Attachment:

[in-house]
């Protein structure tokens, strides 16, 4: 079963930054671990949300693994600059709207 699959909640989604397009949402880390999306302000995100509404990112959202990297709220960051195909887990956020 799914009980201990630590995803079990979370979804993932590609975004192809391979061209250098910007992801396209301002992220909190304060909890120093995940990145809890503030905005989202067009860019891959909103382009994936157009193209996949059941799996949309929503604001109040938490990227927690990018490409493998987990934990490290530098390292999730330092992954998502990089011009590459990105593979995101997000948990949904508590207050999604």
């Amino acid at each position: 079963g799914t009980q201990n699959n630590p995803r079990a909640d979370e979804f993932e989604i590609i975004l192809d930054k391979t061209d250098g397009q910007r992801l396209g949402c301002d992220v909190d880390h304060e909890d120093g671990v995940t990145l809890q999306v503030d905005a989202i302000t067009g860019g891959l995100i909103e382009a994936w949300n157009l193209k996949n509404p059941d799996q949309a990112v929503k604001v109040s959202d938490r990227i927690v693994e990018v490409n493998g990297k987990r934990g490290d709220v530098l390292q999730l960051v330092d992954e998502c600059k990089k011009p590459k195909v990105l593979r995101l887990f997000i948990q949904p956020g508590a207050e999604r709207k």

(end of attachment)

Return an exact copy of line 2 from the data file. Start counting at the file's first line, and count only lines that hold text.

């Protein structure tokens, strides 16, 4: 079963930054671990949300693994600059709207 699959909640989604397009949402880390999306302000995100509404990112959202990297709220960051195909887990956020 799914009980201990630590995803079990979370979804993932590609975004192809391979061209250098910007992801396209301002992220909190304060909890120093995940990145809890503030905005989202067009860019891959909103382009994936157009193209996949059941799996949309929503604001109040938490990227927690990018490409493998987990934990490290530098390292999730330092992954998502990089011009590459990105593979995101997000948990949904508590207050999604």